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This week, stories on the meaning of 'conviction'

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WYSO Weekend offers you highlights from the week's news, issues, interviews, arts and cultural events from across the Miami Valley.

Wrongful Conviction: In 1991, Dean Gillispie was convicted and sent to prison for a crime he didn’t commit. With the help of the Ohio Innocence Project, Gillispie was exonerated after spending twenty years behind bars. Dean Gillispie is now an advocate for the project that set him free. Recently he went back to court – this time he won a forty-five million dollar verdict for that wrongful conviction. Renee Wilde talked to Gillispie at his home in Fairborn.

Miami University and the Miami Tribe: Miami University and the Miami Tribe of Oklahoma spent the last year commemorating the 50th anniversary of partnering to learn from each other. University students and staff traveled to the tribe's recent Winter Gathering in Oklahoma -- a capstone to the yearlong celebration. For the Ohio Newsroom, WVXU's Tana Weingartner was invited along and brings back this look at what the partnership means to so many.

Dayton Region Economics: In a recent series of reports for the Dayton Daily News, reporter Lynn Hulsey spoke with dozens of stakeholders in business, manufacturing and real estate industries about their economic outlooks for the Dayton region in the year ahead. She tells us what they had to say.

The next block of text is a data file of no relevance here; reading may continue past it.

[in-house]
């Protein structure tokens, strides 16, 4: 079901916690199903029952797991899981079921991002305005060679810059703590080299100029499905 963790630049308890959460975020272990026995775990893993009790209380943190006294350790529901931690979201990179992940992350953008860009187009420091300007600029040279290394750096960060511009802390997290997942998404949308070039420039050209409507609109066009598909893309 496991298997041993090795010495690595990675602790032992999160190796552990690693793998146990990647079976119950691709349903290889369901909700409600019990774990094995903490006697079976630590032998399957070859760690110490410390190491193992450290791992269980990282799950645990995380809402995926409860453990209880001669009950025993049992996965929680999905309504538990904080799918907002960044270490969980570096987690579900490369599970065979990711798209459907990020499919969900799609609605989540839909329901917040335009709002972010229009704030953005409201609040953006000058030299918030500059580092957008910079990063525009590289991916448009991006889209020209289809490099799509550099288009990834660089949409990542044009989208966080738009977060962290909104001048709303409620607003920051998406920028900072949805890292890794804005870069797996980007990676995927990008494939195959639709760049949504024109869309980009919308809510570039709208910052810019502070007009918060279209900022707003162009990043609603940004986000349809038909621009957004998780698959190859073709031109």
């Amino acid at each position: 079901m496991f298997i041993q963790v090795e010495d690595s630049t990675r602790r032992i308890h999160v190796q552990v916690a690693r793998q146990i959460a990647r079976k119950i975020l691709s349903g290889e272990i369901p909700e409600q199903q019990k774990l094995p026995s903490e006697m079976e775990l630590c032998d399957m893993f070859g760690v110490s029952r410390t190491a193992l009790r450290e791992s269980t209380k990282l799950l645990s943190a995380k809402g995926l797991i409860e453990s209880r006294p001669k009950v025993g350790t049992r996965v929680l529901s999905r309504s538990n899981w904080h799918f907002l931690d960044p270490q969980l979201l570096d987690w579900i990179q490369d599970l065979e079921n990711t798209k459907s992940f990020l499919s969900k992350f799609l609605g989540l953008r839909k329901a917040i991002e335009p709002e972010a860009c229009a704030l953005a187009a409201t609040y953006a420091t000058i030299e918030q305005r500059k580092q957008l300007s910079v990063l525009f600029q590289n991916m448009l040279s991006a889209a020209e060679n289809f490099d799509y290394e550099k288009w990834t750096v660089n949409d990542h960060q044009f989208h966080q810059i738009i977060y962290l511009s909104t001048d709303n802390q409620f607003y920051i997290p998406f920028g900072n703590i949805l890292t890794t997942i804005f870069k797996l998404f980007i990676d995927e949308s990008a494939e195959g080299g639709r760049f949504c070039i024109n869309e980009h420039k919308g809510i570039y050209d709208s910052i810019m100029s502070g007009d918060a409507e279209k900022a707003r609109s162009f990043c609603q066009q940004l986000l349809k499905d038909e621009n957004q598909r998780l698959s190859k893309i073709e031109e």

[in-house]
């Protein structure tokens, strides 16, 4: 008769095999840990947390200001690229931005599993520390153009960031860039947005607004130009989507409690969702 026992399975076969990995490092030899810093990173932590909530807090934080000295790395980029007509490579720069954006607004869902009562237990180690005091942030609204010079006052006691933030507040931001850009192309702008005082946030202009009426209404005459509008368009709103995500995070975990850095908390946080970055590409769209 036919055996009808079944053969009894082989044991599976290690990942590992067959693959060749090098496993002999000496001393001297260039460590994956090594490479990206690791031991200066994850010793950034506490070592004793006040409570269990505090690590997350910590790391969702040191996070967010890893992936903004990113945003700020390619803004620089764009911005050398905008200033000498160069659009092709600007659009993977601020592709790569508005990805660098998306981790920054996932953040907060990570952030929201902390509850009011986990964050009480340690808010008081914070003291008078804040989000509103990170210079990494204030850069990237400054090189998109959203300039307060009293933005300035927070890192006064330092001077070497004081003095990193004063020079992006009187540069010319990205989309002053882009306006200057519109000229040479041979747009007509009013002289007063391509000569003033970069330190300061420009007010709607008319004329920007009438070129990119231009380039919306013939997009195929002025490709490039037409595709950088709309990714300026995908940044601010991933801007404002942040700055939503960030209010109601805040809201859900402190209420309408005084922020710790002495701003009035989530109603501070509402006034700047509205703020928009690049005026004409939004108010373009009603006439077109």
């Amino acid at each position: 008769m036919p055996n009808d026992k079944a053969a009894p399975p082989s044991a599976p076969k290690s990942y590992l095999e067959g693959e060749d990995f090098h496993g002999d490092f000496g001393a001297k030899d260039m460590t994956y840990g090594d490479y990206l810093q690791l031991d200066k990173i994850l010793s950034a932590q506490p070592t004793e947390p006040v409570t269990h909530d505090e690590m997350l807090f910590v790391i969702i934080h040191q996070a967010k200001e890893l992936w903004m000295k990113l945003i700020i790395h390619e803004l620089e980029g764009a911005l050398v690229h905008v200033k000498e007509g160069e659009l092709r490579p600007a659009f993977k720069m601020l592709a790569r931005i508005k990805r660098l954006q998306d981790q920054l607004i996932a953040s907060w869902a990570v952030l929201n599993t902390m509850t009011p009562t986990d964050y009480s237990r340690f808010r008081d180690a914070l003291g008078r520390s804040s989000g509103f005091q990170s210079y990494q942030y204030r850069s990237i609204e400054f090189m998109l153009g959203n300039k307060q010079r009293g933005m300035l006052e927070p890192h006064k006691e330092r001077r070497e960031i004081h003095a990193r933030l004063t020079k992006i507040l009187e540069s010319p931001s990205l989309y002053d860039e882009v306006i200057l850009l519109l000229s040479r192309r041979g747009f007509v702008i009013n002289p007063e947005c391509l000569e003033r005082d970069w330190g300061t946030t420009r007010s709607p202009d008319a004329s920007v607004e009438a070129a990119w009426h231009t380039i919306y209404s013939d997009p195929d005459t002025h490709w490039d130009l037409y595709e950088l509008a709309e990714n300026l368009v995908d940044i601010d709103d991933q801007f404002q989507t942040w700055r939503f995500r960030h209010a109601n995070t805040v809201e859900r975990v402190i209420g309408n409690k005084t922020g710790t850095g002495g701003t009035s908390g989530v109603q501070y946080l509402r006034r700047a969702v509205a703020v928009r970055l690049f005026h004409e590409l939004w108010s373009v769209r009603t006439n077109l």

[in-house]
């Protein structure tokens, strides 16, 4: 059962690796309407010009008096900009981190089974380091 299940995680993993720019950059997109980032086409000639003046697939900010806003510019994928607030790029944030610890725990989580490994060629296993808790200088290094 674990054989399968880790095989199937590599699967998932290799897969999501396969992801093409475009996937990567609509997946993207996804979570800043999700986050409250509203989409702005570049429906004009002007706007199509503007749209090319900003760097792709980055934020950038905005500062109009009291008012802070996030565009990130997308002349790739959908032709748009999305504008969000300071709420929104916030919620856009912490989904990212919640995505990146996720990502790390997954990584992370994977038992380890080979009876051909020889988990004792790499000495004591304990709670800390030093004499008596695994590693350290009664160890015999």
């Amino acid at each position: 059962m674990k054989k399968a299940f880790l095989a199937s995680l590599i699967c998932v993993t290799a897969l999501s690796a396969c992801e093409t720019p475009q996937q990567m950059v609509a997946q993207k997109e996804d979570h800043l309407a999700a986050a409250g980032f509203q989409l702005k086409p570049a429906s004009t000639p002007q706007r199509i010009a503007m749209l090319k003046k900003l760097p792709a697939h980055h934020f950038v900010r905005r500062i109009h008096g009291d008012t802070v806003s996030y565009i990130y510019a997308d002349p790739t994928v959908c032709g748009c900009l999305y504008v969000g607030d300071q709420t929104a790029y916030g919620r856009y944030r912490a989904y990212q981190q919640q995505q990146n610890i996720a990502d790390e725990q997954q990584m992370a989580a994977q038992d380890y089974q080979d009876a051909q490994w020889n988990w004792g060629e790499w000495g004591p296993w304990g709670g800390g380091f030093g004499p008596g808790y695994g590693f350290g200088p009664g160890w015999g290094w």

The Art of Pollution: In southern Ohio, when a child is asked to draw a stream, instead of choosing a blue crayon, some might reach for an orange one. That’s because pollution from miles of improperly sealed old coal mines have turned the waterways in their communities orange for almost fifty years. Two Ohio University professors have created an unlikely alliance that combines the arts and engineering to tackle this environmental problem. Renee Wilde traveled to Athens to hear their story.

Bird Note: BirdNote brings you the sights, sounds and inspiring stories to help you connect with nature.

Bill Felker’s Poor Will’s Almanack: Bill Felker has been writing nature columns and almanacs for regional and national publications since 1984. His Poor Will’s Almanack has appeared as an annual publication since 2003. His organization of weather patterns and phenology (what happens when in nature) offers a unique structure for understanding the repeating rhythms of the year.

Jerry Kenney was introduced to WYSO by a friend and within a year of first tuning in became an avid listener and supporter. He began volunteering at the station in 1991 and began hosting Alpha Rhythms in February of 1992. Jerry joined the WYSO staff in 2007 as a host of All Things Considered and soon transitioned into hosting Morning Edition. In addition to now hosting All Things Considered, Jerry is the host and producer of WYSO Weekend, WYSO's weekly news and arts magazine. He has also produced several radio dramas for WYSO in collaboration with local theater companies. Jerry has won several Ohio AP awards as well as an award from PRINDI for his work with the WYSO news department. Jerry says that the best part of his job is being able to talk to people in the community and share their experiences with WYSO listeners.